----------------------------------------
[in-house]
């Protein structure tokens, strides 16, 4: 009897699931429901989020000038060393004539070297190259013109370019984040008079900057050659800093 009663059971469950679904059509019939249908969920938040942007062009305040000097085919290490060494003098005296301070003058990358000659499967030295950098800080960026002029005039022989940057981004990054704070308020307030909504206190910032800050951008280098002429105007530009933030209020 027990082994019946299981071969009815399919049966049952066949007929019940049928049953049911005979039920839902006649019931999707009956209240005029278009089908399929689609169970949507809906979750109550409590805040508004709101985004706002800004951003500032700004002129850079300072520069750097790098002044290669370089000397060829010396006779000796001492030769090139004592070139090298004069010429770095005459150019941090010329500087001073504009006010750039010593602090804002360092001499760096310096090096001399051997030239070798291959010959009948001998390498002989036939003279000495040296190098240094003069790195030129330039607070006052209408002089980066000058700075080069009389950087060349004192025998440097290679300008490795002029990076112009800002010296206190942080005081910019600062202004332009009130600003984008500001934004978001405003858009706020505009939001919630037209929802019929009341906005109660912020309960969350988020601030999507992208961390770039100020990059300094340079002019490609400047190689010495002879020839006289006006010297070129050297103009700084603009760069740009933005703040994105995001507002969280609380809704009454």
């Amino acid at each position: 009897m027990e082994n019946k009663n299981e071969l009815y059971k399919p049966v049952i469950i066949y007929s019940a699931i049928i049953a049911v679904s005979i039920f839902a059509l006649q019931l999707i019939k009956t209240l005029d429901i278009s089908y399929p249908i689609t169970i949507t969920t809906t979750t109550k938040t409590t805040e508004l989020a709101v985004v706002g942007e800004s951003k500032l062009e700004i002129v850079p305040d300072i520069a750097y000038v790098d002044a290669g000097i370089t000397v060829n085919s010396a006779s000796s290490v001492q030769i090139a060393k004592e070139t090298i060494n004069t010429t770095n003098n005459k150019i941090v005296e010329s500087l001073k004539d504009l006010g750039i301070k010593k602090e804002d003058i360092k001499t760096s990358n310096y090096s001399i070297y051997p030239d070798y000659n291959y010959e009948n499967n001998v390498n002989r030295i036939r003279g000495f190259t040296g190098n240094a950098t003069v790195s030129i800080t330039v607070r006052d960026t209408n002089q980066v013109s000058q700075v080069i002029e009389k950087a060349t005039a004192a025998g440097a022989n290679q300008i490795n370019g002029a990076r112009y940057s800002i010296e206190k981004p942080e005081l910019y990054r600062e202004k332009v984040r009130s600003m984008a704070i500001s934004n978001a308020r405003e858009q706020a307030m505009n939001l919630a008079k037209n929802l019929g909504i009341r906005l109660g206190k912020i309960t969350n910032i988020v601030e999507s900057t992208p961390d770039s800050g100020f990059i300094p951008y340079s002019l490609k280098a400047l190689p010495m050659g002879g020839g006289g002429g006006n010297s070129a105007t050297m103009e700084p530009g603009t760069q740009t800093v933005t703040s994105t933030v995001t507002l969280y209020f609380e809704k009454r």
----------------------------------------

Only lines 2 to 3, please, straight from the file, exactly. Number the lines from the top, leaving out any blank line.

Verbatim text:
């Protein structure tokens, strides 16, 4: 009897699931429901989020000038060393004539070297190259013109370019984040008079900057050659800093 009663059971469950679904059509019939249908969920938040942007062009305040000097085919290490060494003098005296301070003058990358000659499967030295950098800080960026002029005039022989940057981004990054704070308020307030909504206190910032800050951008280098002429105007530009933030209020 027990082994019946299981071969009815399919049966049952066949007929019940049928049953049911005979039920839902006649019931999707009956209240005029278009089908399929689609169970949507809906979750109550409590805040508004709101985004706002800004951003500032700004002129850079300072520069750097790098002044290669370089000397060829010396006779000796001492030769090139004592070139090298004069010429770095005459150019941090010329500087001073504009006010750039010593602090804002360092001499760096310096090096001399051997030239070798291959010959009948001998390498002989036939003279000495040296190098240094003069790195030129330039607070006052209408002089980066000058700075080069009389950087060349004192025998440097290679300008490795002029990076112009800002010296206190942080005081910019600062202004332009009130600003984008500001934004978001405003858009706020505009939001919630037209929802019929009341906005109660912020309960969350988020601030999507992208961390770039100020990059300094340079002019490609400047190689010495002879020839006289006006010297070129050297103009700084603009760069740009933005703040994105995001507002969280609380809704009454």
């Amino acid at each position: 009897m027990e082994n019946k009663n299981e071969l009815y059971k399919p049966v049952i469950i066949y007929s019940a699931i049928i049953a049911v679904s005979i039920f839902a059509l006649q019931l999707i019939k009956t209240l005029d429901i278009s089908y399929p249908i689609t169970i949507t969920t809906t979750t109550k938040t409590t805040e508004l989020a709101v985004v706002g942007e800004s951003k500032l062009e700004i002129v850079p305040d300072i520069a750097y000038v790098d002044a290669g000097i370089t000397v060829n085919s010396a006779s000796s290490v001492q030769i090139a060393k004592e070139t090298i060494n004069t010429t770095n003098n005459k150019i941090v005296e010329s500087l001073k004539d504009l006010g750039i301070k010593k602090e804002d003058i360092k001499t760096s990358n310096y090096s001399i070297y051997p030239d070798y000659n291959y010959e009948n499967n001998v390498n002989r030295i036939r003279g000495f190259t040296g190098n240094a950098t003069v790195s030129i800080t330039v607070r006052d960026t209408n002089q980066v013109s000058q700075v080069i002029e009389k950087a060349t005039a004192a025998g440097a022989n290679q300008i490795n370019g002029a990076r112009y940057s800002i010296e206190k981004p942080e005081l910019y990054r600062e202004k332009v984040r009130s600003m984008a704070i500001s934004n978001a308020r405003e858009q706020a307030m505009n939001l919630a008079k037209n929802l019929g909504i009341r906005l109660g206190k912020i309960t969350n910032i988020v601030e999507s900057t992208p961390d770039s800050g100020f990059i300094p951008y340079s002019l490609k280098a400047l190689p010495m050659g002879g020839g006289g002429g006006n010297s070129a105007t050297m103009e700084p530009g603009t760069q740009t800093v933005t703040s994105t933030v995001t507002l969280y209020f609380e809704k009454r």